And demand complete integrity and ethical behaviour.
American author John Maxwell said:
“There is no such thing as
business ethics… it is all ethics.”
When you have integrity and all the other values such as honesty, loyalty, team appreciation, and shared values, you will then find that people trust you and will want to do business with you.
DO NOT compromise on Integrity! It takes 25 years to build a reputation but just five minutes to destroy it. Guard your reputation. In reality, it’s almost all you have.
"A reputation once broken
May possibly be repaired, but
The world will always keep their eyes
on the spot where the crack was"
- Joseph Hall
(Taken from a sign on the wall of Shishu Bhavan, the children’s home in Calcutta supported by Mother Teresa.)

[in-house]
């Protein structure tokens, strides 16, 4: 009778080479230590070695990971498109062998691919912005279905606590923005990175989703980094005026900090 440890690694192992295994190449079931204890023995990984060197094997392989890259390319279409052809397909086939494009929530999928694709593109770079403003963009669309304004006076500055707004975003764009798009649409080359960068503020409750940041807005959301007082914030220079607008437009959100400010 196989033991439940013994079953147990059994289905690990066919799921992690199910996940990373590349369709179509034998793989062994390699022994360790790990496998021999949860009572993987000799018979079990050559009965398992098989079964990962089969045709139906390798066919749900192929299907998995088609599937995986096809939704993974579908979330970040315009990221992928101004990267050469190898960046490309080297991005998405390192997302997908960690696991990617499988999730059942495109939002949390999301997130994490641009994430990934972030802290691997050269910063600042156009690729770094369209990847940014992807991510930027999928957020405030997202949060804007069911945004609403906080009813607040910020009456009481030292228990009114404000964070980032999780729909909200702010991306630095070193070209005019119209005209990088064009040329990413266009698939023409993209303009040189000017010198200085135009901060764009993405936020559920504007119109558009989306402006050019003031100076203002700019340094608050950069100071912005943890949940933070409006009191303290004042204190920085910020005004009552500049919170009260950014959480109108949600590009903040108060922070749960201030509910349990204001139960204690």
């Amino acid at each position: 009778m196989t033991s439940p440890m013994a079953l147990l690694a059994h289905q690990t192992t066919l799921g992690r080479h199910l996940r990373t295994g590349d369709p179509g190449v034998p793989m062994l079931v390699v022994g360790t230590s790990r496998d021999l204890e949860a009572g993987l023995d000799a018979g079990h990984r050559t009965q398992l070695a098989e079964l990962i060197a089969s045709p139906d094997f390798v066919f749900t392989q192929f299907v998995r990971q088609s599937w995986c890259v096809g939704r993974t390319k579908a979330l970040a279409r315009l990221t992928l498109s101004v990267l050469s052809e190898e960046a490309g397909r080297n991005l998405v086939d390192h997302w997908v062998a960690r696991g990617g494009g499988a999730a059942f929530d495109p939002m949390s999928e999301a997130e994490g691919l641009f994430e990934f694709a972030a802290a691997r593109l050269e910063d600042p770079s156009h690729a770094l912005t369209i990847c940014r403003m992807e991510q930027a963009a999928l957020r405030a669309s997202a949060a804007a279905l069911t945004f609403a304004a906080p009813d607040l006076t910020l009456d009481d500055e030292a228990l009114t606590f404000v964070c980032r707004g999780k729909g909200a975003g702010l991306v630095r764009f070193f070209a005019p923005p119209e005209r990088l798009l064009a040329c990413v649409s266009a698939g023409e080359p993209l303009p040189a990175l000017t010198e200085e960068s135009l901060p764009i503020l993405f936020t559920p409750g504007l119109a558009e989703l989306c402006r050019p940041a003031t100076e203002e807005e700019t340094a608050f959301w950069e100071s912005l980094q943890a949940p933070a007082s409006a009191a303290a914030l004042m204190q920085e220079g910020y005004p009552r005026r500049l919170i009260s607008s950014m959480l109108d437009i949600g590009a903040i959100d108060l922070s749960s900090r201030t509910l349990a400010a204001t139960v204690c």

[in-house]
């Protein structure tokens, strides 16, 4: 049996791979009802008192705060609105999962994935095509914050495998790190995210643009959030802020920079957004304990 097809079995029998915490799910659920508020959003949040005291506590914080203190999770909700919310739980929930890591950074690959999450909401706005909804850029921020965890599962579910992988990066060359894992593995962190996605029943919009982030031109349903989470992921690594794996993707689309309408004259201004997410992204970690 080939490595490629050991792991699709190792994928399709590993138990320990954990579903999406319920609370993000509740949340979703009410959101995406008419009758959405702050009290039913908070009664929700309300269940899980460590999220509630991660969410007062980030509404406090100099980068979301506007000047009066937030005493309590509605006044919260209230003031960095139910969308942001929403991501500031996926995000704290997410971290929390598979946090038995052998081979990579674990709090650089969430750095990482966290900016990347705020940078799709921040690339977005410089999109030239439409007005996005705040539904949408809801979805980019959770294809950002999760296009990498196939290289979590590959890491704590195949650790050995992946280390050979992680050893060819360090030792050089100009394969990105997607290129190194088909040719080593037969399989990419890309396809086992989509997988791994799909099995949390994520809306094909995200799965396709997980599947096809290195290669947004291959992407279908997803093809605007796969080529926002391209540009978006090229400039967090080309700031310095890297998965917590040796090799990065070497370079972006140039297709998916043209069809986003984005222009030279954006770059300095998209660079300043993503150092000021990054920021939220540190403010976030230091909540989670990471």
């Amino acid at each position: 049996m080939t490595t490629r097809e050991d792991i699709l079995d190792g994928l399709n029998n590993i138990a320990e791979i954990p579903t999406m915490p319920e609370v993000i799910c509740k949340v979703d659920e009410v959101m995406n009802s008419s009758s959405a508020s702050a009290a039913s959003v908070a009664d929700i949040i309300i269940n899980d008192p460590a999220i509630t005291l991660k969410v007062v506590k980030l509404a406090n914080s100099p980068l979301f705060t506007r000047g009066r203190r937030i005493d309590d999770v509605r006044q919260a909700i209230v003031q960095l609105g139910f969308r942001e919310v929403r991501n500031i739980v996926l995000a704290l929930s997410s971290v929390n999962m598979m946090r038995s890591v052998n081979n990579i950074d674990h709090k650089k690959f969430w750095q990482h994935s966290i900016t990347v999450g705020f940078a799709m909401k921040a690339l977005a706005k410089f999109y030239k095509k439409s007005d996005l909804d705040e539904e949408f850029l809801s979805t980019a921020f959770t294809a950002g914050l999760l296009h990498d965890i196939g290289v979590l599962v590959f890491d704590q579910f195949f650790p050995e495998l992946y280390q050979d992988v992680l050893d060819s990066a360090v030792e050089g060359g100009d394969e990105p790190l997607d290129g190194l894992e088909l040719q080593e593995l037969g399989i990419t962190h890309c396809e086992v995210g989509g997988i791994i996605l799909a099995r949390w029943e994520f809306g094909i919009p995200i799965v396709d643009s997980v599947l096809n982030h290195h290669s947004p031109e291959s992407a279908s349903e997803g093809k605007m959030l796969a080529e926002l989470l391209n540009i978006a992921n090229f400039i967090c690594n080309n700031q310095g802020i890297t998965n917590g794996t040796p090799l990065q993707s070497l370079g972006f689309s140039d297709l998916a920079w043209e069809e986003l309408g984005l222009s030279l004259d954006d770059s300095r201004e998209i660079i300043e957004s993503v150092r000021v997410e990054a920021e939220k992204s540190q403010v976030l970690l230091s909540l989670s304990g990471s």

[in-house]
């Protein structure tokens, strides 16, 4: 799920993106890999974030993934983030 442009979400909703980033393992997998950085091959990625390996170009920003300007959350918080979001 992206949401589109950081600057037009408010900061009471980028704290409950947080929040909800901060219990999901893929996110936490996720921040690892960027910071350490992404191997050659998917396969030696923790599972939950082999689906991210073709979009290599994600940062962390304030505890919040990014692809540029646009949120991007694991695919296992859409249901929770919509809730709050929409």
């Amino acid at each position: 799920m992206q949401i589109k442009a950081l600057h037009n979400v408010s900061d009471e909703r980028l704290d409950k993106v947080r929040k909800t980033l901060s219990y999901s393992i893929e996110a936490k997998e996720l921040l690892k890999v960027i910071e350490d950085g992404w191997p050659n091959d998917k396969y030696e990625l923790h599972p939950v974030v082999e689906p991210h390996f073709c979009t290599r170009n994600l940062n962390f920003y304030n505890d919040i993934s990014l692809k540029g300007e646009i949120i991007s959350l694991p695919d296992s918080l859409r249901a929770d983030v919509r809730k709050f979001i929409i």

People are unreasonable, illogical and self-centered
LOVE THEM ANYWAY
If you do good, people will accuse you of selfish, ulterior motives
DO GOOD ANYWAY
If you are successful, you win false friends and true enemies
The good you do will be forgotten tomorrow
DO GOOD ANYWAY
Honesty and frankness make you vulnerable
BE HONEST AND FRANK ANYWAY
What you spend years building may be destroyed overnight
People really need help but may attack you if you help them
HELP PEOPLE ANYWAY
Give the world the best you have and you’ll get kicked in the teeth
GIVE THE WORLD THE BEST YOU’VE GOT ANYWAY
Take these seven principles and all the principles you’ve learned here at Royal Roads University and apply them to your lives, careers, your families, and your community and you will discover that this wisdom will move you from success to significance.